The Final Return of the First Client by Charles C Cole

The Final Return of the First Client
Charles C Cole

The only way to guarantee a lunch break at the office was by leaving the building, but the demands of work didn’t always observe strict protocol. Maybe there was a long call or I was reviewing case notes or just too tired to make the hike back up the stairs from the busy street below. That’s when I locked the door, hunkered down, kept conversations to a whisper. In these instances, more often than not, an opportunistic client would figure out I was just out of sight, with no line in the waiting room.

We had a brass mail slot in the door facing the hallway. Calendula, my half-rosebush receptionist and junior partner, had whimsically purchased a receptacle that resembled the wide mouth of a whale. Daily deliveries varied from early morning to late afternoon, occasionally even after we closed up for the night. One would hear a familiar jangle, and then mail fell to the hardwood floor with a noticeable SPLAT!

That was my first clue that this was not going to be an average client: hearing a jangle but no SPLAT. I froze. Was some lost soul on their knees, peaking inside? Beat. Beat. “Closed for lunch. Try later.”

The pitter patter of tiny, clawed feet approached. A mouse in a black fez and matching vest climbed up onto the arm of the chair opposite my desk. He nodded in semi-formal greeting. “Detective Avery, I presume. Friend of the little guy.”

And the big guy. Trolls to faeries, large to small. Got a problem?”

You’ve heard of Princess Cinderella. I was one of her royal footmen the night of the ball. I was ‘volunteered.’ In the right place at the right time, I guess. Suddenly, an oft overlooked rodent not much bigger than a walnut was a full-fledged person in a snazzy uniform. Peasants looked down as we rode by, like the glimmer from my buttons was too much for them. I was somebody!”

Must have been quite a night.”

It was. While Cinderella was waltzing with her future prince, I was outside an open window, enjoying the romantic music, having a pleasant evening near the servants’ quarters. And meeting the love of my life!”

Wow!”

A human!”

Oh!”

You see my dilemma,” he said.

I do.”

I need to be human again! Please!”

Have you asked the faery godmother? That’s where I’d start.”

I wouldn’t know how to reach her. You’re looking at collateral damage.”

In a world of countless dreamers, there’s never gonna be enough magic.

I heard a genie owes you a favor,” he blurted. “If you’re not–”

He created my business for me, so he really doesn’t owe me anything.”

Genie’s take obligations seriously, Detective Avery.”

What’s your name, if I may ask?”

Osric.”

Osric, I’ll take your case. I’ll dig around. I’ve got some pretty good sources.”

Like a magic mirror?” He could tell he’d caught me off-guard. “Word gets out.”

In my business,” I countered, “I’ve befriended many folktale creatures. I consider them all magical.”

But you won’t give away your wish.”

The genie told me he can’t use magic to undo someone else’s magic.”

I’m not asking you to undo anything; I’m asking you to redo that night. I’ve never been so happy!”

Let’s look at other options first,” I suggested.

My heart’s breaking, and nobody’ll do anything!”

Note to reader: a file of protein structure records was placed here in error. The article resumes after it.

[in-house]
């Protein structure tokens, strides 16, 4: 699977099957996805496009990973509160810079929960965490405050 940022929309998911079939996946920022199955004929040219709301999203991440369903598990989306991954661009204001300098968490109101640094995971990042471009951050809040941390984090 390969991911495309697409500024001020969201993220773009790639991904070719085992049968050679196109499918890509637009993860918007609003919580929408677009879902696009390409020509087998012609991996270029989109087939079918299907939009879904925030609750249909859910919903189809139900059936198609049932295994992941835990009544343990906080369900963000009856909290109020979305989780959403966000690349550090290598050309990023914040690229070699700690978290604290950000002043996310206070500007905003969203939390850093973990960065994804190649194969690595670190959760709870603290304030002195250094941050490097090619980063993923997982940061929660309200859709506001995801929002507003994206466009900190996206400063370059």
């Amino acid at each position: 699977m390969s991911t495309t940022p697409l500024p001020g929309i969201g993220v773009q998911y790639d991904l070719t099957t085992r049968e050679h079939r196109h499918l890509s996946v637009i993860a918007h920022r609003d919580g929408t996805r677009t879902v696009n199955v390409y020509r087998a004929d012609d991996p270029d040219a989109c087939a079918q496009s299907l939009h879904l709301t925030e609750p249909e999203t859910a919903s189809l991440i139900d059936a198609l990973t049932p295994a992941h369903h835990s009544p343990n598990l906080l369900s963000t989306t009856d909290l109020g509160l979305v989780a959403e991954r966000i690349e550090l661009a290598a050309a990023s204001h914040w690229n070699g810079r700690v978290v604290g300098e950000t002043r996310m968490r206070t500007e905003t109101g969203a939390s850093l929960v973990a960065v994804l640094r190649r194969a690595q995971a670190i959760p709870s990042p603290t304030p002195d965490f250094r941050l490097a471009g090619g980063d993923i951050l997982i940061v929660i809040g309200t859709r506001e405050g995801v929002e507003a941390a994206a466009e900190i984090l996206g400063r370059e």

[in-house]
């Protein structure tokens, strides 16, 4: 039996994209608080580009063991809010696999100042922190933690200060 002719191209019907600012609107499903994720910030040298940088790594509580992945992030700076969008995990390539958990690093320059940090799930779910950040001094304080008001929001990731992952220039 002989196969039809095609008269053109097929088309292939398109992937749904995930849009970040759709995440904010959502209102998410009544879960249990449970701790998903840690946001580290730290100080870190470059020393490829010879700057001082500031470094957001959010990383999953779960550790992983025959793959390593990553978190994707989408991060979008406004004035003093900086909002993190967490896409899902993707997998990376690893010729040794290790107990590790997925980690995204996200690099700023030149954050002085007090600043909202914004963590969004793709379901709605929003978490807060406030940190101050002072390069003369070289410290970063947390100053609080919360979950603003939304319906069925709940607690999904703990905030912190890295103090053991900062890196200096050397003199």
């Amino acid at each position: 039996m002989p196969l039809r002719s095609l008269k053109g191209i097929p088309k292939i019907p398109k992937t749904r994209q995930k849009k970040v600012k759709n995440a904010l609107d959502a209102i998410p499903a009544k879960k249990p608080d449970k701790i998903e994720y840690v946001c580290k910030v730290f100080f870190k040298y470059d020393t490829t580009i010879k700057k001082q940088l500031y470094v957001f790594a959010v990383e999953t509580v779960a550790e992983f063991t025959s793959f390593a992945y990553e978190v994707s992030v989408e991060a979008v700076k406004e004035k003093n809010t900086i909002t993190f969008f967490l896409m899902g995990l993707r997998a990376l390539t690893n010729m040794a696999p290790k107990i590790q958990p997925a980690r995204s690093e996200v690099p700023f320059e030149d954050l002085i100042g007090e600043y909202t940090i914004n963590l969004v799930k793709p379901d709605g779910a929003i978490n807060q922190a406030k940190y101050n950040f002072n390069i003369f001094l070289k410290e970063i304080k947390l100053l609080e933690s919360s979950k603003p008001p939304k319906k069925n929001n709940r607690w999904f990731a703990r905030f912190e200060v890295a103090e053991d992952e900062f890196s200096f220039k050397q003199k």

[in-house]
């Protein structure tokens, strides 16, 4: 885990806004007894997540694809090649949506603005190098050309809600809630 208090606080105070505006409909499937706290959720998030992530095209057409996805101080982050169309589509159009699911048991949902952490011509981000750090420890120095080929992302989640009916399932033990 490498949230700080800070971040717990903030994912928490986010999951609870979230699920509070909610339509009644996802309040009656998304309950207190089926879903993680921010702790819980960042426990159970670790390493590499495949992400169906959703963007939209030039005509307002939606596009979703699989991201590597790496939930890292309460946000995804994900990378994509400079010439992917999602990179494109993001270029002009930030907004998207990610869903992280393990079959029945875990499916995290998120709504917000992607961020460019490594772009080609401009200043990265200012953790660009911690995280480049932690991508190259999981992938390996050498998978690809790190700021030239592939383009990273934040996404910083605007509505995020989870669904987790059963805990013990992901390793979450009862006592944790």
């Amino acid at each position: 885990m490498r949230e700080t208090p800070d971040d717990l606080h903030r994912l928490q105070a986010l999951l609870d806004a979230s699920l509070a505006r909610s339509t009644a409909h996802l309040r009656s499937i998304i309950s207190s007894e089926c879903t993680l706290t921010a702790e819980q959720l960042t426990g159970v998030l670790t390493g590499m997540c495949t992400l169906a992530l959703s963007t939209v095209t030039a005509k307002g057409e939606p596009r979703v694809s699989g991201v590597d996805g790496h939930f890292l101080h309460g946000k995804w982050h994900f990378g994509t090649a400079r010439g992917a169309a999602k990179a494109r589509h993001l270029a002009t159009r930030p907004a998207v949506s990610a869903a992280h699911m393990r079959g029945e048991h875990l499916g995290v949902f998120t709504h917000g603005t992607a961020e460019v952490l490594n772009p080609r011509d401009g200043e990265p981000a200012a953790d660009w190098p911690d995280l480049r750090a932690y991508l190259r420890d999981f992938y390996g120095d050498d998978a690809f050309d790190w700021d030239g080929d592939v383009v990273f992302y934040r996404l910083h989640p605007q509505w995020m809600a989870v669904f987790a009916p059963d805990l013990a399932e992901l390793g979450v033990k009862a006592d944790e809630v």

You only knew her one evening.”

Just like Cinderella and the prince.”

Yes, but they’ve had time since to build a relationship.”

That’s all I want.”

On paper I had two remaining wishes. I’d given one up freely, unasked, to help some bitter soul find a little bit of happiness. Nothing life-changing. I had no plans for the other wishes, but they definitely gave some much-needed peace of mind.

I was being pressured, extorted emotionally, admittedly for a good cause. But none of my future clients would have this option. First come, first served? Was I somehow closing a door? Should I use the wishes quickly before a more desperate individual came along? What if I had a personal/professional crisis of my own that only magic could resolve?

Let me see what I can do.”

As arranged, the genie popped by later.

He shook his head immediately upon seeing me. “No judgment, I promise. Everybody wants something more. It’s the classic human frailty. Ready for some guilty pleasure? How about a fancy car?”

It’s not for me,” I said, avoiding eye contact.

Again?! That’s crazy! At least save one for you! You earned it!”

No offense, but I don’t like the temptation. I’m in the habit of earning my opportunities the hard way. Anything else feels wrong.”

Do what you want, but my life mission revolves around self-satisfaction,” said the genie, “and you’re leaving a bad taste in my mouth.”

I scoffed. “Genie, self-satisfaction? What wish have you ever made for yourself?”

His jaw dropped open. He had no snappy retort. “You know what I mean.”

Just tell me, can you fix this for Osric or is it against some cosmic rule?”

I can make him human.”

Roughly my size, not mouse-size.”

Sure.”

Then, I wish it. Oh, and can you turn down a wish?”

Only if it breaks the rules.”

Which only you know. Because they’re written in your oversized head.” I didn’t mean to be snappish.

You’re not wrong,” he said, not defensive in any way.

For my last wish, because I know you love your job, but sometimes need a break like the rest of us, I wish you an all-inclusive two-week vacation in the Bahamas. Enjoy! Then right back to the wishmaking business.”

You’re one of a kind, Joe Avery. A genuinely good man.”

Don’t tell the Elf King. He finds me a sort of threat. It’s leverage I can use.”

I should pack,” said the genie. “Glad your business is thriving.”

I didn’t even have to wish for it.” I could tell he wanted to shake hands or tap me on the shoulder, but he just smiled.

The Final Return of the First Client by Charles C Cole 1

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